We will be enjoying a green Christmas in the southern Interior of British Columbia. Merry Christmas to your sweet family.

  9. Shannon says:

    I also have made that delicious cake! King Arthur Flour has amazing recipes. I also recommend their chocolate cupcakes, which I put cream cheese frosting on. Yummmmm

  10. Madison says:

    Happy Birthday KIdwoods. Wow how times flies. I loved the pictures of the kids. I will not let a photograph of me be taken. Not photogenic. I loved the pies. You made me hungry.. Would you leave your door unlocked?!! I want a few things of the shelves in your basement. Great article. Happy Holidays.

  11. Vicki F. says:

    So many wonderful preserves! If you’re not aware, it’s often advised to remove the rings once the jars have cooled and sealed, especially if you’re putting into long-term storage. The water bath canning process means water get trapped in the rings, and over time, the water sits there and rusts the rings – especially for canned pickles, which are in a salt brine! By removing them, you prevent the rust and can reuse the rings for years to come! Just pop the ring back on when you open the jar, or before you gift. 🙂

  12. Hannah says:

    Homesteading in Vermont sounds like a dream! Having grown up in a large family on a farm and being homeschooled, we were very frugal. It served me well. I grew up knowing how to work hard and appreciate the simple things in life. Not expecting or even wanting the grand and glorious. Actually, simple is grand and glorious, imo.
    Now I am a stay at home mom of 6 kids, living in a small town with a big garden out back. We have no choice but to be frugal. But it is hard sometimes. I don’t homeschool. My kids go to public school and they’re constantly comparing themselves and what they don’t have to their peers and what their peers do have. Especially my oldest who is 12. It’s a tough age anyways, but I believe that saying no to all their requests and what they think they “need” or “should have” is important. It will serve them well in the future. And my kids go gaga over garage sales and thrift stores. Lol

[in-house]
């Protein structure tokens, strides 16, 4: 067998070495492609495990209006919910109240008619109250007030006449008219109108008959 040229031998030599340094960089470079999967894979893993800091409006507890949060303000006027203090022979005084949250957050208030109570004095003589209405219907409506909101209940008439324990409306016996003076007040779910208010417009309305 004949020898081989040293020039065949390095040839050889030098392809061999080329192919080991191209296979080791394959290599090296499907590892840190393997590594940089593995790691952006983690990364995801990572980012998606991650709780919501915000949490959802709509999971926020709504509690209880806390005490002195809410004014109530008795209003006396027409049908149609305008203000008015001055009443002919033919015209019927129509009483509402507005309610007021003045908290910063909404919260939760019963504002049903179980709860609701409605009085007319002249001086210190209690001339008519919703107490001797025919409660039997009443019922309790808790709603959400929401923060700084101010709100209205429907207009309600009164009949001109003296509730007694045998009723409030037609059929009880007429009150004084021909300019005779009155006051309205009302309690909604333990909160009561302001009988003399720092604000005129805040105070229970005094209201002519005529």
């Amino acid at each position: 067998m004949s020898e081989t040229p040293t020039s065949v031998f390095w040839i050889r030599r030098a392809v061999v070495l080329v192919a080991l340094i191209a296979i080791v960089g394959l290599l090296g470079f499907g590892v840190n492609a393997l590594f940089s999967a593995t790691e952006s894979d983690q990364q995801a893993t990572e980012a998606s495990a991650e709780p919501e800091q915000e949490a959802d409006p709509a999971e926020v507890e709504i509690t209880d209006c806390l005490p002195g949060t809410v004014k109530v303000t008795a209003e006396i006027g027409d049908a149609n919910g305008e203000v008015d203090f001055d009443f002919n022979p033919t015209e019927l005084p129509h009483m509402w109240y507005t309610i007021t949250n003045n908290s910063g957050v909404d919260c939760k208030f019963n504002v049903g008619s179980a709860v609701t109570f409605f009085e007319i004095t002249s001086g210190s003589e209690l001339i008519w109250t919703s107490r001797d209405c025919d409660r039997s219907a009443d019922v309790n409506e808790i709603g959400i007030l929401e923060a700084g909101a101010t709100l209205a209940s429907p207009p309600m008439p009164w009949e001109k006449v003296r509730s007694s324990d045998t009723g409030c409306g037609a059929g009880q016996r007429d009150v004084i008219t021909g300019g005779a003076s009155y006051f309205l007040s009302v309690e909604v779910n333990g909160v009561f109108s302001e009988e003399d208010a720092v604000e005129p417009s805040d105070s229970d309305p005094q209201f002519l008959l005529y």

13. Jan says:

    Toddler Ennui is real! And fires are wonderful…sigh. I miss having a woodstove, envious of yours. I found the key to building a good fire is to start small, stay small, and have lots of dry kindling on hand. I always had to restrain myself from adding the bigger pieces until it was good and going.
    Happy holidays!

  14. Suzette says:

    Congratulations on your first fire. I cook on top the wood stove a lot – bring water to a boil for pasta, simmer soup, etc.. I use apple butter on latkes and fritters – so delicious; I actually make mine in the crockpot. Have a wonderful Christmas, Frugalwoods!

  15. Hilary says:

    Would you be willing to post your pickle recipe? We try every year and they always end up tasting delicious, but are lackluster in the crunch department. I’d love to finally have some homemade pickles that are crunchy as well as tasty.
    Thanks!

  16. My method for starting a fire from scratch in my woodstove is a no fail method: one log horizontally in the back of the stove and one in the front, leaving a gap in the middle that gets filled with crumpled newspaper and kindling. A small log is then placed diagonally over the now-filled gap, and the whole thing lit. I also save toilet paper and paper towel rolls to use along with the newspaper….and if I’m out of kindling, I stuff a couple of pieces of fatwood into the rolls. Open the damper, and leave the door open a crack until it really gets going – works like a charm every time.

    My solar in comparison:
    November 2019 – 173.58 kwh
    July 2019 – 1102.17 kwh
    January 2019 – 86,207 wh

    I have 27 panels, which I had installed last November….and at this point I’m delighted to say that the electric company owes ME money!!

    Happy Holidays!

  17. Miriam Kearney says:

    Re the birthday party issue: Years ago when I was raising my kids I read a Betty Crocker book on Children’s parties. Even then, most of what the book contained did not resonate with – but her suggestion that a birthday party list should only have on it the same number of people as the child has years plus one. I used this guideline as my kids were growing (was a tad difficult when my twins turn 10 but we decided they could either have 2 parties at least 2 weeks apart or share the number of invites (they chose to share). Using the age=number of invitees isn’t just to keep the party small – it makes sense in terms of child development. Smaller children don’t do well in a large crowd but a four year can usually handle 5 people if they are chosen with care.